The Loyola College athletic department is committed to supporting its student-athletes in attaining personal success in both academics and athletics. We recognize the commitment that each athlete his made to the college and therefore have established a program to help students maximize their potential in all aspects of life.
Loyola's Athletic Academic Support System, headed by newly hired Scott Jones, provides a diverse program ensuring that student-athletes make normal progress toward completion of degree requirements. The program also promotes effective study skills as well as personal responsibility and growth while assisting in formulating personal and career goals. The support group includes a staff of experienced advisors who tend to a full array of athlete services. Jones is the academic advisor for all student-athletes. Entering his first year in that capacity, he serves as a representative of both the athletic and advising offices at the college. A member of the National Association of Academic Advisors for Athletes, Jones communicates regularly with students, coaches and faculty to help ensure the personal success of each student-athlete.
Jones, who also will coach the Loyola men and women's cross-country teams, has been a member of the Loyola community since 1995. He received his bachelor's degree in psychology from Providence College, where lie was a member of both the cross country and track and field teams. Jones also received his master of education degree in athletic counseling from Springfield (Mass.) College.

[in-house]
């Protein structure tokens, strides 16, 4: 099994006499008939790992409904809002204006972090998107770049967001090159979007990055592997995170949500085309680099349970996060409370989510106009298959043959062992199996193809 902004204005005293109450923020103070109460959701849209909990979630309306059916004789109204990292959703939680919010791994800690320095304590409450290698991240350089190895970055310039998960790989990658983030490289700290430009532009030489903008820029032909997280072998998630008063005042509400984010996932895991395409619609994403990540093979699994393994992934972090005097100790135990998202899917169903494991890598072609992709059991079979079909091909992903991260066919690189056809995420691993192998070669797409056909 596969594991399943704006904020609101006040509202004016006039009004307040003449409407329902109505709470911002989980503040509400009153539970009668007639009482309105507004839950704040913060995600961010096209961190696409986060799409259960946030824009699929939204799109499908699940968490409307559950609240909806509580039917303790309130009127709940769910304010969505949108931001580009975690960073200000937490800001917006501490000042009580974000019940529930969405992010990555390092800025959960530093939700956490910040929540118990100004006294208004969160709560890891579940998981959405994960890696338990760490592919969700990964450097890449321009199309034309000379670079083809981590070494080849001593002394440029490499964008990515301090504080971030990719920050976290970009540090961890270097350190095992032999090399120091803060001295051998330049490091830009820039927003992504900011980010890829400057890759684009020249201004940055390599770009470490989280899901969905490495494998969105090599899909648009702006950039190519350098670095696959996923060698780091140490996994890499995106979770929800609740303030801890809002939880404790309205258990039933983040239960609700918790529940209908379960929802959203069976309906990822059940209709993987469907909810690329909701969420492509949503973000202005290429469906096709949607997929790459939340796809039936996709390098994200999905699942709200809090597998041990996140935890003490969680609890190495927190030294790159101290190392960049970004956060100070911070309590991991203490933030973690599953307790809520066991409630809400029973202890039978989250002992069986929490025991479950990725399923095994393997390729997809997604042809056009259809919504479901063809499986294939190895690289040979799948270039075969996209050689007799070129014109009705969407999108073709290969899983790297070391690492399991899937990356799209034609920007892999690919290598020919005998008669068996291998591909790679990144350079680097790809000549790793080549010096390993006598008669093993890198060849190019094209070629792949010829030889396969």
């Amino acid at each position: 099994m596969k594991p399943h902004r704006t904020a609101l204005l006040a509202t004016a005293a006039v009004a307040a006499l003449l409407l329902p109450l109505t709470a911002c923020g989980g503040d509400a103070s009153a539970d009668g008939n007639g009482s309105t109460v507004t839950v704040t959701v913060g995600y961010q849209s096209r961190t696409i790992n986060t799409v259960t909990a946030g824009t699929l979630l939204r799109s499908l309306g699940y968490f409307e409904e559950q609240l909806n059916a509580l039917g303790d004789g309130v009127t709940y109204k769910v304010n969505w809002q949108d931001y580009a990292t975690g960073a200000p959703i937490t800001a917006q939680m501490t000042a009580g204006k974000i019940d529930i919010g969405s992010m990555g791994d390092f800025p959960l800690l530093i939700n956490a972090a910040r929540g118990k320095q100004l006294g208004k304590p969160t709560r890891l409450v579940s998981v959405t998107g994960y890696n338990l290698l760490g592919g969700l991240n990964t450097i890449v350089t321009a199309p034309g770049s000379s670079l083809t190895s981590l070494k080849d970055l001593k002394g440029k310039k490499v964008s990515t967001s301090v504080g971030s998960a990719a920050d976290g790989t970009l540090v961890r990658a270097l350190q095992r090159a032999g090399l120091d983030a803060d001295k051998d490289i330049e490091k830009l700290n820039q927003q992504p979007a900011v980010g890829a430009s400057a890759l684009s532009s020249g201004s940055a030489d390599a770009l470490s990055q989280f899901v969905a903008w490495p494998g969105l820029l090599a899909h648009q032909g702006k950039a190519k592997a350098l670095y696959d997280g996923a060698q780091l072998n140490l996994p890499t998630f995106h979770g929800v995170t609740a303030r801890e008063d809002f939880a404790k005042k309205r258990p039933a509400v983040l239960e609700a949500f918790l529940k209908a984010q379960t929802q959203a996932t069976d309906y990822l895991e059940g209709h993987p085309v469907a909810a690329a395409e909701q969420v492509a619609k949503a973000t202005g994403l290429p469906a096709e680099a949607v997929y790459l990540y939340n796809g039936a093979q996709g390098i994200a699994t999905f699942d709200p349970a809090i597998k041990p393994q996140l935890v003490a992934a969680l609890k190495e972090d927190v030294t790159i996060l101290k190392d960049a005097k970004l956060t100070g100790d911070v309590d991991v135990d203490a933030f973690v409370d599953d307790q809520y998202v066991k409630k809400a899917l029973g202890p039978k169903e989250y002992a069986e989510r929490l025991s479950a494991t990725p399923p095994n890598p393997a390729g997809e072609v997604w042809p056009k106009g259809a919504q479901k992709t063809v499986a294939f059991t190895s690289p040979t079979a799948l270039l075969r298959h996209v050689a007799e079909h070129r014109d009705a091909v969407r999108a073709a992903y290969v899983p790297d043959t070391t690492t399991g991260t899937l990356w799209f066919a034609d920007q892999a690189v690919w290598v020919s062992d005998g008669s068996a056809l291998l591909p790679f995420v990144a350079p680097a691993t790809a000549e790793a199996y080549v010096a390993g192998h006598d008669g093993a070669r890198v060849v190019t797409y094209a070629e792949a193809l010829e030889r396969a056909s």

In addition, Leah McGinnity oversees The Study, an academic resource center housing the volunteer tutoring program and providing writing and study skills instruction.
Kathy Milam offers support services for students with learning differences. She assists in identifying language learning difficulties, provides study skills training and runs a support group.
Freshmen and all transfer students are welcomed to Loyola College with an introduction to the entire athletics support staff. Student-athletes are given helpful hints for making a smooth transition in their first year of college.
Students are provided with a scheduled time and place for study compatible with their practice and travel schedules. All freshmen, and select others, are required to attend study hall four days a week for two hours each session.
The support staff provides tutorial assistance for students who are in need of extra help. Tutoring is meant for to be a supplement to sound educational practice.
Selected students meet with the academic advisor for student-athletes on a weekly basis for the purpose of monitoring progress.
The academic advisor for student-athletes is in constant contact with faculty and coaches regarding academic progress. He also receives quarterly written reports detailing all athletes' academic status.
The NCAA Life Skills Program focuses on the overall development of the student-athlete by providing educational programs and service opportunities in areas such as academic excellence, athletics excellence, personal development, service and career development.
Student-athlete mentors are nominated by their teammates to act as the team's life skills resource. SAMs are a resource and friend to their teammates and are active in promoting community service outreach, athletic policy and healthy living.
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